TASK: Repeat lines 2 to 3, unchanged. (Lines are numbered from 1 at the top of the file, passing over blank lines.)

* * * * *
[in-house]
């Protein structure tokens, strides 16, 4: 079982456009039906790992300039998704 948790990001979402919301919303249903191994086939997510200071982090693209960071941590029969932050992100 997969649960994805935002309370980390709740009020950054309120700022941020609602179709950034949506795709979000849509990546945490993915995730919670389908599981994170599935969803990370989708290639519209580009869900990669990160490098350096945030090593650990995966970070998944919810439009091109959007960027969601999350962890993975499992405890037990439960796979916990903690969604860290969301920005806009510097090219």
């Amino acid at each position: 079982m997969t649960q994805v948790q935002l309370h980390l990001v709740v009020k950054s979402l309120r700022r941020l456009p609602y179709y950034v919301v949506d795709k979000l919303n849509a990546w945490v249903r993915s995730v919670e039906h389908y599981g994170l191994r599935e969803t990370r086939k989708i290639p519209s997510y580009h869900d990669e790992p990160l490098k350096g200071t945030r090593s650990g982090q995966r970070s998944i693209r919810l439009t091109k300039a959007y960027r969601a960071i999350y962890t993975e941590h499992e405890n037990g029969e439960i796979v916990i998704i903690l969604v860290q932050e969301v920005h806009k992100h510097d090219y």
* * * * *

């Protein structure tokens, strides 16, 4: 079982456009039906790992300039998704 948790990001979402919301919303249903191994086939997510200071982090693209960071941590029969932050992100 997969649960994805935002309370980390709740009020950054309120700022941020609602179709950034949506795709979000849509990546945490993915995730919670389908599981994170599935969803990370989708290639519209580009869900990669990160490098350096945030090593650990995966970070998944919810439009091109959007960027969601999350962890993975499992405890037990439960796979916990903690969604860290969301920005806009510097090219």
């Amino acid at each position: 079982m997969t649960q994805v948790q935002l309370h980390l990001v709740v009020k950054s979402l309120r700022r941020l456009p609602y179709y950034v919301v949506d795709k979000l919303n849509a990546w945490v249903r993915s995730v919670e039906h389908y599981g994170l191994r599935e969803t990370r086939k989708i290639p519209s997510y580009h869900d990669e790992p990160l490098k350096g200071t945030r090593s650990g982090q995966r970070s998944i693209r919810l439009t091109k300039a959007y960027r969601a960071i999350y962890t993975e941590h499992e405890n037990g029969e439960i796979v916990i998704i903690l969604v860290q932050e969301v920005h806009k992100h510097d090219y």